Social media has really reshaped the makeup industry; many years ago, if you wanted to buy makeup you just purchased whatever was at your local drugstore and what you thought was your shade (because back then regular customers usually didn’t know anything about colour-matching or undertones) and becoming a makeup artist was not a well-known or easy career to get into. Now because of social media, it is easier than ever as a makeup consumer and an artist! There is so much information available and easily accessible, anyone can get into makeup. But not all of social media’s changes to the makeup industry are a good thing, and so here are the good, the bad, and the ugly:
One good thing that social media has brought to the makeup industry is the ability to learn online; we now have easy access to information about products, ability to build our skills, and knowledge all about the makeup business right at our fingertips. This is especially beneficial to people in Canada because in order to become a makeup artist, we don’t technically have to go to school as it is not a regulated sector. Therefore, we could get all of our ‘schooling’ through social networks and become a makeup artist that way. If we decide we still want to go to school (in my opinion, social media does not replace actual education and I still think we would benefit from attending them), social media can help us as we have easy ability to research on the different beauty schools available. Social media is a huge tool for networking and building a business, especially for those in the makeup industry. Makeup artist’s portfolios are basically their social media; it is where they can market their skills instantly and it’s easier for old and future clients to get in contact.
Unfortunately, because of social media and the rise of the beauty industry online, the makeup field has become super competitive. Now that so many people have easy access and can share online, it is hard to get noticed in the tens of thousands of makeup Instagram accounts. The rise in beauty influencers is also not a good thing, mainly because a lot of them don’t really know much about makeup, or even worse, they’re not trustworthy people; they’ll sell and advertise anything for money, including products they would never use on themselves or even unsafe products. Jade Parker makes another good point in why influencers are not necessarily a good thing:
“The rise of social media has altered brand priorities to shift from trying to appeal directly to the desired consumers, to trying to appeal to beauty influencers with large social media followings.”
This is not good because beauty influencers are not a majority of the population, and a large population is being excluded. Social media can also make or break your business; one wrong misstep and your career is essentially over, especially with cancel culture becoming more and more popular in the online world. Where it may have taken more time before social media, now ramifications are instant and nothing ever really goes away on the internet.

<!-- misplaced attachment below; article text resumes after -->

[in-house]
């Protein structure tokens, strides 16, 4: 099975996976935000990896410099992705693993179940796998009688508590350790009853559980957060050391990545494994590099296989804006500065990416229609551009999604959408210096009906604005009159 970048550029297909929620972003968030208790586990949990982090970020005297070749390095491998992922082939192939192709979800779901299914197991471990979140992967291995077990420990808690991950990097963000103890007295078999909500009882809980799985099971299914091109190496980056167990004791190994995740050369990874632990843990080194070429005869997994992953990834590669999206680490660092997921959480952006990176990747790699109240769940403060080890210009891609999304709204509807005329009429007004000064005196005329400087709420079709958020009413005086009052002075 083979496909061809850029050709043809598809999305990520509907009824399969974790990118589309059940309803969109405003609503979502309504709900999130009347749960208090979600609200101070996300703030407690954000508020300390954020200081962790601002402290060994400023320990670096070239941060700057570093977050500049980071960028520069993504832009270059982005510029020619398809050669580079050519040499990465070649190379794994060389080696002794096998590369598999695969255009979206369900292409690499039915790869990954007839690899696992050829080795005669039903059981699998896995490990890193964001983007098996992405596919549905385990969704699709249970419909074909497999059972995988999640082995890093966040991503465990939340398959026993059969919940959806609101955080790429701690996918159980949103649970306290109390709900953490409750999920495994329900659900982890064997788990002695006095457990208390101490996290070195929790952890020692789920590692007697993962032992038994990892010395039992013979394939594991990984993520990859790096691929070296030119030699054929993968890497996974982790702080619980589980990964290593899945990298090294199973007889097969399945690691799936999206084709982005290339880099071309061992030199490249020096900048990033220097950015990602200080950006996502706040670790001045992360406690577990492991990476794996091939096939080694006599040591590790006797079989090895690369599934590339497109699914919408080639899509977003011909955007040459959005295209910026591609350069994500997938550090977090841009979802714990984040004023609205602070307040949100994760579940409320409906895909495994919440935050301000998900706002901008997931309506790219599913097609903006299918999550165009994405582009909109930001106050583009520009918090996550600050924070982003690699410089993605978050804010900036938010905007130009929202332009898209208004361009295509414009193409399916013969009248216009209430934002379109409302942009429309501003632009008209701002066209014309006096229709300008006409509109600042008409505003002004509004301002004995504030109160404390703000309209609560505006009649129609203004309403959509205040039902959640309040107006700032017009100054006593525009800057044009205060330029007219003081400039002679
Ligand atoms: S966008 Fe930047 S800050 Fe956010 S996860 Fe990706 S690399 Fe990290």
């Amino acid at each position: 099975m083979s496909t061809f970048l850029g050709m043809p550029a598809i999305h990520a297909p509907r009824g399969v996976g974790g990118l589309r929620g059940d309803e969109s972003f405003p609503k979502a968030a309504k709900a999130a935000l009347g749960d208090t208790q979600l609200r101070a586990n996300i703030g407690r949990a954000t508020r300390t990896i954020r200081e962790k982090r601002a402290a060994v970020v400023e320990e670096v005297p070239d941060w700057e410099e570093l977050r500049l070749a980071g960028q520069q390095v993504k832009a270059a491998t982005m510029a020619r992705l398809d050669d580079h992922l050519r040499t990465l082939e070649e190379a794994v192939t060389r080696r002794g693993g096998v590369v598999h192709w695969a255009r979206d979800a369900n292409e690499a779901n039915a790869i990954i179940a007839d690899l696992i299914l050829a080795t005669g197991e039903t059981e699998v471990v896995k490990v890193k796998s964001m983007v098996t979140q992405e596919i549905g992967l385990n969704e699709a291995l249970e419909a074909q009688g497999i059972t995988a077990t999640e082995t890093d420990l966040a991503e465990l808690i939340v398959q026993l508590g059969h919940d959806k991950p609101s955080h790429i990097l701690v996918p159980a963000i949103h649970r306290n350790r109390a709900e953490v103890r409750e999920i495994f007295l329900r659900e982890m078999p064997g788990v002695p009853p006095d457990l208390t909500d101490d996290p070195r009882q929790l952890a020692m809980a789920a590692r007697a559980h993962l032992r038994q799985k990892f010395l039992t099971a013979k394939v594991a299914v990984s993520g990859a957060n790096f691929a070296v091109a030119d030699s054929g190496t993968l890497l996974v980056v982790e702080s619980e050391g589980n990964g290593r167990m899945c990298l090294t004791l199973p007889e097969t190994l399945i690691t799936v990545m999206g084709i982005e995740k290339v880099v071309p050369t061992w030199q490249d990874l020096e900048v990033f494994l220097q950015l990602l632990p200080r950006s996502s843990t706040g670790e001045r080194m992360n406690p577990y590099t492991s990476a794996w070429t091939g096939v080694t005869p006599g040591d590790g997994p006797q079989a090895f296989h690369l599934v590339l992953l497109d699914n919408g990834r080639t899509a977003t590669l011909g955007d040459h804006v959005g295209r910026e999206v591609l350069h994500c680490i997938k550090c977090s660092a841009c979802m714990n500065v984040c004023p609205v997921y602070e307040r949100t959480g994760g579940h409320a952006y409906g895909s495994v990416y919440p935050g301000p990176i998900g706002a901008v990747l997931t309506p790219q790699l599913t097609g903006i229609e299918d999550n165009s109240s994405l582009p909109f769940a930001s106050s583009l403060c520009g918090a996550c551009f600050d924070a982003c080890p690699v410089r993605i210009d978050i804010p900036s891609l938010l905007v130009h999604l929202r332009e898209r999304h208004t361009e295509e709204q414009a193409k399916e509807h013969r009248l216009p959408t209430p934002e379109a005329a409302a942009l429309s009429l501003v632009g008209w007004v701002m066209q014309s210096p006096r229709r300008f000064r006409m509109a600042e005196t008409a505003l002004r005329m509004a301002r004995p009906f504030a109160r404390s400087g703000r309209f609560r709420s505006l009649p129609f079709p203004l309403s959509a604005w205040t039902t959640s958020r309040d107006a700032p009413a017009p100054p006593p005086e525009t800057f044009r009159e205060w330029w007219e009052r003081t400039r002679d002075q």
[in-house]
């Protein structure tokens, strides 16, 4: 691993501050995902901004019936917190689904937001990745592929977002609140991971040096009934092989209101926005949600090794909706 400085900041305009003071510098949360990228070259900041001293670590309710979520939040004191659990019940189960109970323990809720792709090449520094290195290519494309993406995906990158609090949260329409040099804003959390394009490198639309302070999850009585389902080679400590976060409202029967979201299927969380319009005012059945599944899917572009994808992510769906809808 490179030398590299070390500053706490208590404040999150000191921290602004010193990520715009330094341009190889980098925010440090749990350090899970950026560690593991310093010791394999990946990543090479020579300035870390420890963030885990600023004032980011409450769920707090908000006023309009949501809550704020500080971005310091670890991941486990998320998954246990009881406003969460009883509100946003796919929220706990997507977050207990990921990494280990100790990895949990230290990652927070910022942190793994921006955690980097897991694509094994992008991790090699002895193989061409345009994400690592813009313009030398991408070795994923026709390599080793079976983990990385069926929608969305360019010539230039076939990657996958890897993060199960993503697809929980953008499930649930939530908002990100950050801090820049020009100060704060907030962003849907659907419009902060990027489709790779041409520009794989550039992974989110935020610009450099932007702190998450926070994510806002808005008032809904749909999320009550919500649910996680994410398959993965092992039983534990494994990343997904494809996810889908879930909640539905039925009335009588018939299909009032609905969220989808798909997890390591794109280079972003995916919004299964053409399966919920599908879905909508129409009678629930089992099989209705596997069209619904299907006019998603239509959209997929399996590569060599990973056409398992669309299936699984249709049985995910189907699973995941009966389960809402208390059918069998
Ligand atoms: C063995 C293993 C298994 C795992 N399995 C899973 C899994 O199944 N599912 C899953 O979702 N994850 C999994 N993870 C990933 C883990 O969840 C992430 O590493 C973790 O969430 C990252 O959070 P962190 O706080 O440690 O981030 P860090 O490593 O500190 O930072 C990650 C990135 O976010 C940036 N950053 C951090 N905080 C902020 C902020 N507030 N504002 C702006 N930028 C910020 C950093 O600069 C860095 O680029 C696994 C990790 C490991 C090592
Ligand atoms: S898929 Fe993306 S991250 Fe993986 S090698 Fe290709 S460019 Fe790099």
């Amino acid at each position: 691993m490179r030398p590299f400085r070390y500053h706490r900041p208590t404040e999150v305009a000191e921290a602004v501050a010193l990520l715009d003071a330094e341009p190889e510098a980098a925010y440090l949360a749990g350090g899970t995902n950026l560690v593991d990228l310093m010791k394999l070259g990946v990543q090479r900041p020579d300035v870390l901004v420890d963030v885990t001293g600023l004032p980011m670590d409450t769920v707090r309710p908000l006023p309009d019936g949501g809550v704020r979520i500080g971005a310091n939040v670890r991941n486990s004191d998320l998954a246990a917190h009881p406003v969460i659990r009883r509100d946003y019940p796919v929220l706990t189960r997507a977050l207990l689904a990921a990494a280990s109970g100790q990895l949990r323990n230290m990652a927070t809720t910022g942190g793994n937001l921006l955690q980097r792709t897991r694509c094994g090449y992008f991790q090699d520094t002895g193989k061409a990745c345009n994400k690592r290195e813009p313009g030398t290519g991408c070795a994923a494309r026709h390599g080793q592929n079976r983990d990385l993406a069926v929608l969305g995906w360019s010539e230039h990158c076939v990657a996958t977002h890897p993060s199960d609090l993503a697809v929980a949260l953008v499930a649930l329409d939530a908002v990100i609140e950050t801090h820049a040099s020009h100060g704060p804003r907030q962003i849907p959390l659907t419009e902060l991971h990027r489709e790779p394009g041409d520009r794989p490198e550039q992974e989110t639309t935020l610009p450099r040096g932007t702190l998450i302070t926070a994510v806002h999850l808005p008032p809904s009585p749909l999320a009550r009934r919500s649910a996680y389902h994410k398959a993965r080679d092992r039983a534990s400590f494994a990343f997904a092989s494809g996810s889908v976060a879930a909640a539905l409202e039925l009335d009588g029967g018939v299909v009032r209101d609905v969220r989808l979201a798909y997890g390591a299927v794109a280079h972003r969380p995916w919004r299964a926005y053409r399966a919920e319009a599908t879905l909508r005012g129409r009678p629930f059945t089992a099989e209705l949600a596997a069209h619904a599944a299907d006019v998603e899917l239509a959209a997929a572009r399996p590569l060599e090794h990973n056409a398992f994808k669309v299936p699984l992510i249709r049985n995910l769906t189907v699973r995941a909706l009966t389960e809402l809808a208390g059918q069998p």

Online harassment is an ugly part of social media, and everyone faces it. As a makeup artist, people are constantly having their work judged, receiving negative messages and comments, or even online stalking. It’s unfortunately a part of social communications that doesn’t go away, and the more your work gets noticed the more trolls start to notice you and bully. Another ugly part of social media and the makeup industry is those who take it a step too far with cosmetic procedures – makeup is not enough anymore. Makeup is supposed to be fun but when people online lie about getting work done and pretend their ‘beauty’ is all makeup (or on the other end of the spectrum, when they advertise cosmetic procedures like injectable fillers and nose jobs and such), it affects people’s wellbeing and confidence. Lastly there’s lots of fake accounts and scams online, making it harder than ever to know what companies to trust, especially when influencers are constantly shoving products down our throats. This has brought ugliness into the makeup sector as not only is there a level of drama and distrust in the makeup community, but these things also ruin lives.
Can you think of any other changes that social media has brought to the makeup industry? Let me know in the comments below!
Facebook: How Has Social Media Affected the Beauty Industry? http://bit.ly/2HLmVvr
Twitter: The Good, Bad, & Ugly of #socialmedia and the #beautyindustry http://bit.ly/2HLmVvr
Online Makeup Academy. “How Social Media Can Help You Succeed As a Makeup Artist.” 23 July 2019, onlinemakeupacademy.com/makeup-academy-blog-old/the-importance-of-social-media-for-a-makeup-artist
Parker, Jade. “How Social Media Has Evolved The Beauty Industry.” Chattr, May 2019, chattr.com.au/2019/06/04/social-media-evolved-beauty-industry/
Valentine, Olivia. “How Social Media is Reshaping The Beauty Industry.” We Are Social, 11 July 2019, wearesocial.com/us/blog/2019/07/how-social-media-is-reshaping-the-beauty-industry